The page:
Saturday 11 May 2019

How to Feel Connected in a Disconnected World


These days, it seems like we are more connected than ever.  We communicate constantly through texting, email and social media.  However, in spite of this constant communication, we grow more and more detached from one another.
For instance, social media, does not allow for us to truly connect with one another. If I post something on Facebook or Instagram, that is simply an invitation for other people to look at me or read my thoughts. That isn’t a real conversation. A real conversation requires you being interested in me, and me being interested in you. Social media communication is, for the most part, a one-way street.
Email and texting may be more conversational.   However, emojis and fragmented sentences aren’t a real way to communicate with another person. We all know this. We know that there is a huge difference between exchanging an email with a friend and sitting down with that same friend for a cup of tea and a chat.
So, in spite of all the options that we have today for communication, many folks feel more isolated than ever. And that leaves a lot of people feeling invisible, as though they don’t matter.

For instance, I recently felt invisible at my job. I work from home, which has its perks. I am around when my daughter gets home from school. I can walk my dog in the middle of the day. And my home office is far nicer than anything that my employer could provide. But being a “virtual” employee can make you invisible.
So, the other day I learned that I was passed over for a promotion. It was given to an individual who is neither as experienced as I am, nor as knowledgeable as I am. The difference in our qualifications is vast. It was my “Hillary Clinton” moment. 2016 all over again.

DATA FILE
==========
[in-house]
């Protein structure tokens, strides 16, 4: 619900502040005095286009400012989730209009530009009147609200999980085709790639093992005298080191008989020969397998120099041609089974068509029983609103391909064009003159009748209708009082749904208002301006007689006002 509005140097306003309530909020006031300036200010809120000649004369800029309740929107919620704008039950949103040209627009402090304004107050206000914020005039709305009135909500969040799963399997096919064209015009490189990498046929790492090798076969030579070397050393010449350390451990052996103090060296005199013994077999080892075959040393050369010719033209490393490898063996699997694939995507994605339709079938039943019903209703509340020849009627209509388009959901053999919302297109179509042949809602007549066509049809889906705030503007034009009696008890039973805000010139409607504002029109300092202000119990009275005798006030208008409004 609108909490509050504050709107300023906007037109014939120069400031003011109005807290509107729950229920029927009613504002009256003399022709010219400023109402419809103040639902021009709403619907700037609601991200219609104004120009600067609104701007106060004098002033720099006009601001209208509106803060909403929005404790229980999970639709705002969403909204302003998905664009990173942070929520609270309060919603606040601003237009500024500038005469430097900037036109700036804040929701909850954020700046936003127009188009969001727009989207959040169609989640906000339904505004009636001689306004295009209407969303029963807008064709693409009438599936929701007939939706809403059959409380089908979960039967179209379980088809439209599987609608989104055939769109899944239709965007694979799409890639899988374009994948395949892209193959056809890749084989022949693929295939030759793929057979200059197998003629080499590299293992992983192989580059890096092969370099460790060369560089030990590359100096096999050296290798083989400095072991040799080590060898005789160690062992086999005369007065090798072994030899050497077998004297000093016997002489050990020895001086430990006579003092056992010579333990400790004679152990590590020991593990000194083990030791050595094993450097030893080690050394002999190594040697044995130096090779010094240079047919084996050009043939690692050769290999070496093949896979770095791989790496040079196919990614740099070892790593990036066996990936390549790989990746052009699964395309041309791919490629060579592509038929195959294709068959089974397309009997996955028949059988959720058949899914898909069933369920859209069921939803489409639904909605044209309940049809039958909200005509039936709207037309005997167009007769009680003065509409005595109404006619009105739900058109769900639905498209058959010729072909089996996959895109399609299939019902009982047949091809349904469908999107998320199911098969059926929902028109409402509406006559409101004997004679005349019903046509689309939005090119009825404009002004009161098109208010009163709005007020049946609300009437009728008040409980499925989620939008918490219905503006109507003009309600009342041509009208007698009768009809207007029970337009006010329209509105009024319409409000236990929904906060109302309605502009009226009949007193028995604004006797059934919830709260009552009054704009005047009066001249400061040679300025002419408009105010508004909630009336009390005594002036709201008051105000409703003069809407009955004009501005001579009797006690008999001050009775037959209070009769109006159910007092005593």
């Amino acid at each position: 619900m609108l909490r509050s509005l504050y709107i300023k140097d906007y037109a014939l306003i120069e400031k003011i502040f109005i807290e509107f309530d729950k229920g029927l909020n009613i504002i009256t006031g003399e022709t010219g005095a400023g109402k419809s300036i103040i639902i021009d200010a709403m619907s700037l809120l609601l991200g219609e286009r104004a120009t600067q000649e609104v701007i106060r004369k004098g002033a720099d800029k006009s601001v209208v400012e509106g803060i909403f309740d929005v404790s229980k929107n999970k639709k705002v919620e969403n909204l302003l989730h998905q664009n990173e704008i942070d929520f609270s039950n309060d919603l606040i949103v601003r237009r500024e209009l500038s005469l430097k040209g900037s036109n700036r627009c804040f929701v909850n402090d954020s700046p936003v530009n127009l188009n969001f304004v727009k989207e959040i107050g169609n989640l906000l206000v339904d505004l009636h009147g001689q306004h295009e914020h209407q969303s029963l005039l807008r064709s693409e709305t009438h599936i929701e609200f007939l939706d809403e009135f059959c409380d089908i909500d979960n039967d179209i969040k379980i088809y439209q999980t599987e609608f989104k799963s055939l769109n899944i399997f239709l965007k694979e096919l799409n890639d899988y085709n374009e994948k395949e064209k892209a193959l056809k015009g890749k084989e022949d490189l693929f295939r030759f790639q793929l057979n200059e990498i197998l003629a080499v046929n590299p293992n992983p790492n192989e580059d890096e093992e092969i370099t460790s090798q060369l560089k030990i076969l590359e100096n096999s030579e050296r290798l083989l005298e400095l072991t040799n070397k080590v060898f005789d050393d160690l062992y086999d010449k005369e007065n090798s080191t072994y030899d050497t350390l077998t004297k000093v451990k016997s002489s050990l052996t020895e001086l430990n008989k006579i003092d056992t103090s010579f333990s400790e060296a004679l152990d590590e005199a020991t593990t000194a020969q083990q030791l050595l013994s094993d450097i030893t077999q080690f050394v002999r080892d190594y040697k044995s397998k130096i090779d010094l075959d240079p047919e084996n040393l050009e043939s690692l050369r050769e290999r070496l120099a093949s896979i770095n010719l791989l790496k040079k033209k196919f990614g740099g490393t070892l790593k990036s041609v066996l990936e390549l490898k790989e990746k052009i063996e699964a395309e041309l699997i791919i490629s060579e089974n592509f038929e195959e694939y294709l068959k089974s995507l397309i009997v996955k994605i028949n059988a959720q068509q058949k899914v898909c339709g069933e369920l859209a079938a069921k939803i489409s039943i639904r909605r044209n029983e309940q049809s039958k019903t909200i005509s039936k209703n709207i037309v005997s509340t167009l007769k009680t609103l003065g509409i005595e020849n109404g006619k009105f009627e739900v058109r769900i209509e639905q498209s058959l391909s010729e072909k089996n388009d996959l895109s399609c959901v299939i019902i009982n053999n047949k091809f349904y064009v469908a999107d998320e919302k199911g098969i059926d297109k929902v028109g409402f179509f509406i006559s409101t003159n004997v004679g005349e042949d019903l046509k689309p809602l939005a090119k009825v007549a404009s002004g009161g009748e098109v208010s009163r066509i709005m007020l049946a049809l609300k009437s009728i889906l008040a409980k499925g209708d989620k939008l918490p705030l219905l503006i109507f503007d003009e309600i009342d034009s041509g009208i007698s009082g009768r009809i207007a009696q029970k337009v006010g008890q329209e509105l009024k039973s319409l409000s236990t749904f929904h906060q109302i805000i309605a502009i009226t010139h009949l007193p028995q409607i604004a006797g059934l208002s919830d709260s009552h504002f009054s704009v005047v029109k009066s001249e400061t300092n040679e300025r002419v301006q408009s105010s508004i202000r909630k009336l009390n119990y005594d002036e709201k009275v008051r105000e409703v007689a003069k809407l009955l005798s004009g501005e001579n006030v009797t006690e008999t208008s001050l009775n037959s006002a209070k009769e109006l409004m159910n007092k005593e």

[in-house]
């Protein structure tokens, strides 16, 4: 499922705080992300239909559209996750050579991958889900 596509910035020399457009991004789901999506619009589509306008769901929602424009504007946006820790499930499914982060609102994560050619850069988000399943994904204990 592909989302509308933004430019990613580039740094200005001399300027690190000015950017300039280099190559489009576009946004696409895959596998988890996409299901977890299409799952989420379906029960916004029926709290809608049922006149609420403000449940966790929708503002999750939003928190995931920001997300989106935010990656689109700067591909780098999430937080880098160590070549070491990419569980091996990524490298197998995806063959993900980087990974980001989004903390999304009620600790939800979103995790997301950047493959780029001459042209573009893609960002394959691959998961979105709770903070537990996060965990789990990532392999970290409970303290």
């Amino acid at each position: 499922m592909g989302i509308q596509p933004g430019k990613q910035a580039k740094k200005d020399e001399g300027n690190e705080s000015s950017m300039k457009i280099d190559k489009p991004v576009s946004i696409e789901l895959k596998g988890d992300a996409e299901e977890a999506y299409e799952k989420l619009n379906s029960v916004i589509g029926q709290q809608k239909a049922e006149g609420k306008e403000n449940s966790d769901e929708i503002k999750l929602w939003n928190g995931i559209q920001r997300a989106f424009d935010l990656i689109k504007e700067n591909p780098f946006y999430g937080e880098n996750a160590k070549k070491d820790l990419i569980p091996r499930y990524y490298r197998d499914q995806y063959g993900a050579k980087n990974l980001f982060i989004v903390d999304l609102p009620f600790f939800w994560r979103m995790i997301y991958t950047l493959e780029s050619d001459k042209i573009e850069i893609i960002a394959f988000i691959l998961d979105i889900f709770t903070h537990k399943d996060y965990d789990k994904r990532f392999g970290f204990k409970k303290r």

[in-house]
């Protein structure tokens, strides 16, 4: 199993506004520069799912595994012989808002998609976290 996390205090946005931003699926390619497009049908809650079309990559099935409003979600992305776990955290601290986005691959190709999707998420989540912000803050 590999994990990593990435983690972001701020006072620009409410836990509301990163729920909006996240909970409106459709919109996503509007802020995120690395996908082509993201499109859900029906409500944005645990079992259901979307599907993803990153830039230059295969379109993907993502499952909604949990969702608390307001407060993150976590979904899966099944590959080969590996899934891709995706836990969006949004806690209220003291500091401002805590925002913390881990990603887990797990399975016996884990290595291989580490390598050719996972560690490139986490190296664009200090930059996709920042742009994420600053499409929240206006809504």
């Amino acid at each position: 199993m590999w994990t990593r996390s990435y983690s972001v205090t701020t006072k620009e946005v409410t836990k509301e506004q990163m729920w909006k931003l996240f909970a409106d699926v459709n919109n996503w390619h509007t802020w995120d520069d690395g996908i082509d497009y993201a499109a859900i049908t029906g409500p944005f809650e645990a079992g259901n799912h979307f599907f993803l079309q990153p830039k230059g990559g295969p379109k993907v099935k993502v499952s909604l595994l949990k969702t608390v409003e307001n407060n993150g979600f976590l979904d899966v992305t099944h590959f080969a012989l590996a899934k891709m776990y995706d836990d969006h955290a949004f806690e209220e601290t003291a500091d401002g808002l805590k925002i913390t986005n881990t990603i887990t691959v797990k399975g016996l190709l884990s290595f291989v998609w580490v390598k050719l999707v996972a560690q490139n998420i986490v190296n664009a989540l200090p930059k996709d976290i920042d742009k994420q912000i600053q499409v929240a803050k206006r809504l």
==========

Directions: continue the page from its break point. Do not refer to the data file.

I was extremely upset. I felt like I didn’t matter to my employer for whom I work so hard. I said to my husband, “I am just invisible.” And, effectively, I am. Even if I do my job better than most, by not being present in the office, I am not valued. A virtual presence is simply not the same as being physically present.
And that is the conundrum. Many of us love working from home (I do!), and we love the convenience of the Internet for communication. But it can lead to very hollow relationships with other people. And that can make us feel like we just don’t matter.
If you feel like you don’t matter, if you have 500 Facebook friends and feel alone, if you have people texting you constantly, but no one really knows you, I can tell you this: You do matter. You matter to someone.
However, I will be honest. You probably don’t matter that much to the folks you deal with solely on a virtual basis. Having Instagram followers or Facebook friends does not mean that people care about you. It means that they find you to be interesting. That isn’t the same thing.

But you do matter to someone. I matter to two people in this world: my husband and my daughter. I probably matter to my dog, as well. He is a rescue dog who went through many, many homes before he came to us. I suspect that I matter to him because I am willing to put up with his antics.
Of course, I know lots of people. And while many of them may like me, appreciate me or find me to be interesting, I don’t matter to them. Who do I matter to? I matter to only a few choice people.
You matter to the people for whom you are present. You matter to the people to whom you give your time and your kindness. You matter to the people with whom you make a real connection.
So, if we want to matter, we have to change how we operate. If we want to stop feeling invisible and really connect with other people, we have to get off our iPhones and computers. We have to have real relationships with other people. And that means visiting them, caring for them, helping them, and being present for them.
You can’t be present for your 500 Facebook friends. But you can be present for one or two people. You can matter to a couple of people. And that is what most of us are really seeking. We aren’t seeking grandiose popularity. We simply want to matter to someone.

Books: “The Secrets to Success for the Working Mother” by Meerabelle Dey ( )

Courtesy of Meerabelle Dey/ Beliefnet

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